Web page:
Crop Production: Too Much of a Good Thing is Not a Good Thing

Husker Home Place

Resistance issues abound in modern crop production, so the answer is to use everything in moderation.

Published on: August 20, 2013

In recent weeks, I’ve attended University of Nebraska Extension and Nebraska Soybean Board herbicide-resistant weed workshops and soybean management field day events. Over the past couple of years, I’ve heard at least 20 different speakers at two dozen different crop production events talk about resistance issues in weeds, insects and diseases in crops. It is one of the biggest challenges for modern agriculture and crop production, but fortunately, this is not an obstacle that cannot be overcome.

I suppose UNL researchers could say to farmers, “I told you so.” They aren’t saying that, but they could. They have been warning us about resistance issues if we rely too heavily on a single mode of action or active ingredient in herbicides, insecticides and fungicides. They told us more than 15 years ago that too much of a good thing is not a good thing in the long run.

TALKING PRODUCTION: UNL Extension plant pathologist, Loren Giesler (center), discusses disease and fungicides at UNL Soybean Management Field Day near Pierce.
TALKING PRODUCTION: UNL Extension plant pathologist, Loren Giesler (center), discusses disease and fungicides at UNL Soybean Management Field Day near Pierce.

We needed to mix it up. We couldn’t get too comfortable using one specific system. It might be easier, but it would not be good for our farms down the road. Now, here we are more than a decade later and the message is still being driven home. But now we aren’t talking about single resistance issues to one herbicide for weeds. We are talking about superweeds that are resistant to multiple herbicides and herbicide groups. That is a little scary, particularly if herbicides are your only tool to beat up on weeds.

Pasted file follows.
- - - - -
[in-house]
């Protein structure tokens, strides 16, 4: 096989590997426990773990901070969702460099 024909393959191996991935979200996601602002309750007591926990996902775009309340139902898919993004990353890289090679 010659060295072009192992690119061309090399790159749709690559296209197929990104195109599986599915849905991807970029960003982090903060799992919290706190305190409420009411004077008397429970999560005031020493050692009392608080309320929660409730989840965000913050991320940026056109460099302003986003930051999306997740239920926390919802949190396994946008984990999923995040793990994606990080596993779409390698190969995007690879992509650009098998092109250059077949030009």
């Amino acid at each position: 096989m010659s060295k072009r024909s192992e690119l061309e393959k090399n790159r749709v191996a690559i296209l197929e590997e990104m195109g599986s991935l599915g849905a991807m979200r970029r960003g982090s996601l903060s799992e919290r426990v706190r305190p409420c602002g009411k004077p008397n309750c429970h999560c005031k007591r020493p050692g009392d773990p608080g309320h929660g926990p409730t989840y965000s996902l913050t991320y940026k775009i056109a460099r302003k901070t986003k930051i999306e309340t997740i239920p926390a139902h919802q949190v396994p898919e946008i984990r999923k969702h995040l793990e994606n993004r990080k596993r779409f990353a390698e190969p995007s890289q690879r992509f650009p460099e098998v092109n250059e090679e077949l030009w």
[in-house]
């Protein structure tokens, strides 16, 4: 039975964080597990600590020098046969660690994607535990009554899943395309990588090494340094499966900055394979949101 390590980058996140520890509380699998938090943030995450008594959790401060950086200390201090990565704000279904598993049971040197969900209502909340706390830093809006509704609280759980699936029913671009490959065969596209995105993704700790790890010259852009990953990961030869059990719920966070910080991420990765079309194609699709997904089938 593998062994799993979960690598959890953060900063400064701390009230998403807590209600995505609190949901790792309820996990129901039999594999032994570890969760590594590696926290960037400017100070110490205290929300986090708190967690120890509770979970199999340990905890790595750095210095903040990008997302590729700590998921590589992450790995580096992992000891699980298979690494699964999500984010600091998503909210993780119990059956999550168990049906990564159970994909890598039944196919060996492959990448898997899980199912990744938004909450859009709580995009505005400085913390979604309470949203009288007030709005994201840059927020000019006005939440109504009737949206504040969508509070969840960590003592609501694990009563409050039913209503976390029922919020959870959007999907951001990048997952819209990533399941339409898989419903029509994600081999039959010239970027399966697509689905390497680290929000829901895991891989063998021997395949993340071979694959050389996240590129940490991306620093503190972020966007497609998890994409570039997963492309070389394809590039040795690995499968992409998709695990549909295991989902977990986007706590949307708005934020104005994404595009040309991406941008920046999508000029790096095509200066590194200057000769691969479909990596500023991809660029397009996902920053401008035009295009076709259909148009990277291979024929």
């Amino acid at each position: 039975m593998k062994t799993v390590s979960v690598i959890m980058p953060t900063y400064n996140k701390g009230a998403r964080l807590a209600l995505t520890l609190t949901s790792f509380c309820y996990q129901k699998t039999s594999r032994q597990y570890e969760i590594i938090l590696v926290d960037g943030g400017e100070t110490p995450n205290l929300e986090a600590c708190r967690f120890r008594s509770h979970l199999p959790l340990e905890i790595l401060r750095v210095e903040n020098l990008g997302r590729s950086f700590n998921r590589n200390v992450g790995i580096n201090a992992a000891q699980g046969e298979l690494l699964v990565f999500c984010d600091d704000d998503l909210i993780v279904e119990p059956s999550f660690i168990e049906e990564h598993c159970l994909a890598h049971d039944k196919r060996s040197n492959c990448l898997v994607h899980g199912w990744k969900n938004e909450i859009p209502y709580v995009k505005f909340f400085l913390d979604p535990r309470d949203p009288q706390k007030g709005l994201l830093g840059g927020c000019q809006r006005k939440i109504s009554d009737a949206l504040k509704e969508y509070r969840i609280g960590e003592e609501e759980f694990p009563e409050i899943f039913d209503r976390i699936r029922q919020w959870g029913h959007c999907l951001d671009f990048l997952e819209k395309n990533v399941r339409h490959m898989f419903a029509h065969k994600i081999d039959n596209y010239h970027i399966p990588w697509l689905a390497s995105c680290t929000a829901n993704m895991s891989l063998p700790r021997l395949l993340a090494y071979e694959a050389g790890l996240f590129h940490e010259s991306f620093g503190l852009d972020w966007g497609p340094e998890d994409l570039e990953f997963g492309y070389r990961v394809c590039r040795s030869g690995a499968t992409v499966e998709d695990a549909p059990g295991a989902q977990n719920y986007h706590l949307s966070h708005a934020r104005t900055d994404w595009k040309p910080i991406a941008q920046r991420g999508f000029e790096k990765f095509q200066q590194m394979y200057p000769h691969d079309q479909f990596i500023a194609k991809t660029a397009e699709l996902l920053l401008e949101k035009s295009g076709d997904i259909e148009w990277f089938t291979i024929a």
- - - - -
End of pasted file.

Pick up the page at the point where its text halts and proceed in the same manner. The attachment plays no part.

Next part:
However, all is not lost. According to agronomists and crop production specialists, all we need is a little change, a little rotation, a step back to traditional chemistries and time-honored non-chemical strategies to step forward in beating resistance issues and maintaining chemistries for future use.

I’m sure that you will hear this message again and again at crop meetings this fall and winter and for the next several years. Rotate, rotate, rotate. These aren’t my words. They are the words of the experts. But, as we see weeds popping up where they shouldn’t be, and we know of more diseases and insects that can beat our best chemical tools, to secure future profitability, we probably need to heed the warnings and mix things up. Use everything in moderation, as the veteran farmers would say. Too much of a good thing is not a good thing.

Here is this week’s discussion question. What are your farm strategies for beating resistance issues in crop production? Feel free to share your comments and experiences with us here. 

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